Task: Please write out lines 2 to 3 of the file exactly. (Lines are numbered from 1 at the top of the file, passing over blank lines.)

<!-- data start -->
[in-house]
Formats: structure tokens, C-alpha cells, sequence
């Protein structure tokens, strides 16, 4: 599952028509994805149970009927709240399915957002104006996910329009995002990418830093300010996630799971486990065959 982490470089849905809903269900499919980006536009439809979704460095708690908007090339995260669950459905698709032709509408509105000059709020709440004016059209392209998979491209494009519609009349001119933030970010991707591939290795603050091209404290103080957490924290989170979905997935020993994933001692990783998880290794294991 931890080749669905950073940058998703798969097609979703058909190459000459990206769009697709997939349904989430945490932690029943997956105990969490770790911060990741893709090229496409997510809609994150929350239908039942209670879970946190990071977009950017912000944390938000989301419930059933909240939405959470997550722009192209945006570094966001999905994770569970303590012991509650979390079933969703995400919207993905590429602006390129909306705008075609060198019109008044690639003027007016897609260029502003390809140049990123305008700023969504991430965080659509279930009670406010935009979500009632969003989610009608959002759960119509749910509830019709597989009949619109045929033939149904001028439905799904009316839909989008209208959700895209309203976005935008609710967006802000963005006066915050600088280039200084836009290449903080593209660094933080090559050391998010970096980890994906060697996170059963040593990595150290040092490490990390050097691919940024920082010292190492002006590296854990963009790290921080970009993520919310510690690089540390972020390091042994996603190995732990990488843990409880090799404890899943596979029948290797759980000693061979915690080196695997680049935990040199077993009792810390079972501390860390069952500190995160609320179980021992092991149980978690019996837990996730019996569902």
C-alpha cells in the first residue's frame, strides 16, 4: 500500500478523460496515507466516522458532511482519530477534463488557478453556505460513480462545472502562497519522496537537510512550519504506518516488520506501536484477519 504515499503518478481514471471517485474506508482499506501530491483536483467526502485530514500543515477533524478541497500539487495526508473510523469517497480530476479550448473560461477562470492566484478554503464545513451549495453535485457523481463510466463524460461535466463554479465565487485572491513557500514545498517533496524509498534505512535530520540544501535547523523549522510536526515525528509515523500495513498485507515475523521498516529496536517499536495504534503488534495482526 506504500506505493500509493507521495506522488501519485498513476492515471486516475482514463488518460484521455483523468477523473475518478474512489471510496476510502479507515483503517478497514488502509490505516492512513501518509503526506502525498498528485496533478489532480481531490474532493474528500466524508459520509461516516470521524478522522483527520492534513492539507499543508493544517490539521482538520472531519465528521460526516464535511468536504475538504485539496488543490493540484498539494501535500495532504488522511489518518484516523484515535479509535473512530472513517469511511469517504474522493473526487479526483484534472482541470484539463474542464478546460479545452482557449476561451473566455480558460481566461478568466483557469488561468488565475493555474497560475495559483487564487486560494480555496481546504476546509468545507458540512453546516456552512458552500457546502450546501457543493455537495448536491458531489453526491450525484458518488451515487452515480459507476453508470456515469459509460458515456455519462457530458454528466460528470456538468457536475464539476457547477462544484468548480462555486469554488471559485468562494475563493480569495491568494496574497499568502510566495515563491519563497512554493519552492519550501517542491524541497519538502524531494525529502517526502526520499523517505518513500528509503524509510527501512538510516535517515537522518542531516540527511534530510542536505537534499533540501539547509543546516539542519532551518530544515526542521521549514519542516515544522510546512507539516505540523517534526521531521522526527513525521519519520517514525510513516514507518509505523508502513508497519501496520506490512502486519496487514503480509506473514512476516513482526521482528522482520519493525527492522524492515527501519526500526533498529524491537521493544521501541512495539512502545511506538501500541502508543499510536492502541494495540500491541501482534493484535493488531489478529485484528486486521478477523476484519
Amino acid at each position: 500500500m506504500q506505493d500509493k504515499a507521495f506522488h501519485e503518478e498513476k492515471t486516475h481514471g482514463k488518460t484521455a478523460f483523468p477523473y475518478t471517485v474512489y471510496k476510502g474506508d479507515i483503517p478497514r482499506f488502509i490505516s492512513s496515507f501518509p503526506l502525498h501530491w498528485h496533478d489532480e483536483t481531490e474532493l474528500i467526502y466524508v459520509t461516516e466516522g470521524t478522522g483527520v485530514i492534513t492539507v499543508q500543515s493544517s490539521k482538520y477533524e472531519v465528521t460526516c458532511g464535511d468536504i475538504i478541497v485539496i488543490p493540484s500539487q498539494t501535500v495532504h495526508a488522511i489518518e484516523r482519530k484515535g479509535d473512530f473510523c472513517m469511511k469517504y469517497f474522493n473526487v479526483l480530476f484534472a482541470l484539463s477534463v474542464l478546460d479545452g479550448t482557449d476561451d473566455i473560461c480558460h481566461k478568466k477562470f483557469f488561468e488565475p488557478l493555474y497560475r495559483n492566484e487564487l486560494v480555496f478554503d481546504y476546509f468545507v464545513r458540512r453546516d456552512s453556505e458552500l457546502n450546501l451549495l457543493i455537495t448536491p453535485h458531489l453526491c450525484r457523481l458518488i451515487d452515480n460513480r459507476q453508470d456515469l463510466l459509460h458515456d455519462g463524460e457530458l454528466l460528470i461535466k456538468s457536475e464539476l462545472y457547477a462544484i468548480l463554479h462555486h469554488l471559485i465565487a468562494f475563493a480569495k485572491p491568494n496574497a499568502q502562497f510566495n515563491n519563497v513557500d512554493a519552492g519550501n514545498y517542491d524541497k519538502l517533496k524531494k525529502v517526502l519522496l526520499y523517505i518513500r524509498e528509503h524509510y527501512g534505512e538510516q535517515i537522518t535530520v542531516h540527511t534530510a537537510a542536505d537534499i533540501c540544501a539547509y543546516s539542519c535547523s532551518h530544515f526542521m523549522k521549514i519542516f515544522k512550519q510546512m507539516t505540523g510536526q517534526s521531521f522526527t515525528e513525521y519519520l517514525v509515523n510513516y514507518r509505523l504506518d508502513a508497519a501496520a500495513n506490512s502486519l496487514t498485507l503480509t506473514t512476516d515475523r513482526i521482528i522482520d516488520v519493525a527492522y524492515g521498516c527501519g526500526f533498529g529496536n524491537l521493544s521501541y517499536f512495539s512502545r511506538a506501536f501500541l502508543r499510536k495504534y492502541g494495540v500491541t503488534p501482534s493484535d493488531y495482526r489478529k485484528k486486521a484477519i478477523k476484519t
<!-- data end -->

Formats: structure tokens, C-alpha cells, sequence
């Protein structure tokens, strides 16, 4: 599952028509994805149970009927709240399915957002104006996910329009995002990418830093300010996630799971486990065959 982490470089849905809903269900499919980006536009439809979704460095708690908007090339995260669950459905698709032709509408509105000059709020709440004016059209392209998979491209494009519609009349001119933030970010991707591939290795603050091209404290103080957490924290989170979905997935020993994933001692990783998880290794294991 931890080749669905950073940058998703798969097609979703058909190459000459990206769009697709997939349904989430945490932690029943997956105990969490770790911060990741893709090229496409997510809609994150929350239908039942209670879970946190990071977009950017912000944390938000989301419930059933909240939405959470997550722009192209945006570094966001999905994770569970303590012991509650979390079933969703995400919207993905590429602006390129909306705008075609060198019109008044690639003027007016897609260029502003390809140049990123305008700023969504991430965080659509279930009670406010935009979500009632969003989610009608959002759960119509749910509830019709597989009949619109045929033939149904001028439905799904009316839909989008209208959700895209309203976005935008609710967006802000963005006066915050600088280039200084836009290449903080593209660094933080090559050391998010970096980890994906060697996170059963040593990595150290040092490490990390050097691919940024920082010292190492002006590296854990963009790290921080970009993520919310510690690089540390972020390091042994996603190995732990990488843990409880090799404890899943596979029948290797759980000693061979915690080196695997680049935990040199077993009792810390079972501390860390069952500190995160609320179980021992092991149980978690019996837990996730019996569902």